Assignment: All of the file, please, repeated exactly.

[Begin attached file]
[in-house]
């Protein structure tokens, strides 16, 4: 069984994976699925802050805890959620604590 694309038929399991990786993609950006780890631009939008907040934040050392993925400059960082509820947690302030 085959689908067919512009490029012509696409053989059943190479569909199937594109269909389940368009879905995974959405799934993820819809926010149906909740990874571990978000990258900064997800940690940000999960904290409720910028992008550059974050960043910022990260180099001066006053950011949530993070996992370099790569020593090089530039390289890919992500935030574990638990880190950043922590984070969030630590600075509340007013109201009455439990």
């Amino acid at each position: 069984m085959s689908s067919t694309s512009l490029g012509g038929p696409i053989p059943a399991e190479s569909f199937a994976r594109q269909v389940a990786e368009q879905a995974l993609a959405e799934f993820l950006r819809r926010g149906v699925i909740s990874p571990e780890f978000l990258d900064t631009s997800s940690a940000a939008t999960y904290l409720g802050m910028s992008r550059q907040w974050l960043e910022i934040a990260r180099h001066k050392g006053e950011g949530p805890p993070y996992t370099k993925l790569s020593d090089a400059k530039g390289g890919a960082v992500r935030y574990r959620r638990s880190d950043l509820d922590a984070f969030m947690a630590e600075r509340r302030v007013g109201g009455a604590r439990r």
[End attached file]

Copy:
[in-house]
């Protein structure tokens, strides 16, 4: 069984994976699925802050805890959620604590 694309038929399991990786993609950006780890631009939008907040934040050392993925400059960082509820947690302030 085959689908067919512009490029012509696409053989059943190479569909199937594109269909389940368009879905995974959405799934993820819809926010149906909740990874571990978000990258900064997800940690940000999960904290409720910028992008550059974050960043910022990260180099001066006053950011949530993070996992370099790569020593090089530039390289890919992500935030574990638990880190950043922590984070969030630590600075509340007013109201009455439990």
């Amino acid at each position: 069984m085959s689908s067919t694309s512009l490029g012509g038929p696409i053989p059943a399991e190479s569909f199937a994976r594109q269909v389940a990786e368009q879905a995974l993609a959405e799934f993820l950006r819809r926010g149906v699925i909740s990874p571990e780890f978000l990258d900064t631009s997800s940690a940000a939008t999960y904290l409720g802050m910028s992008r550059q907040w974050l960043e910022i934040a990260r180099h001066k050392g006053e950011g949530p805890p993070y996992t370099k993925l790569s020593d090089a400059k530039g390289g890919a960082v992500r935030y574990r959620r638990s880190d950043l509820d922590a984070f969030m947690a630590e600075r509340r302030v007013g109201g009455a604590r439990r």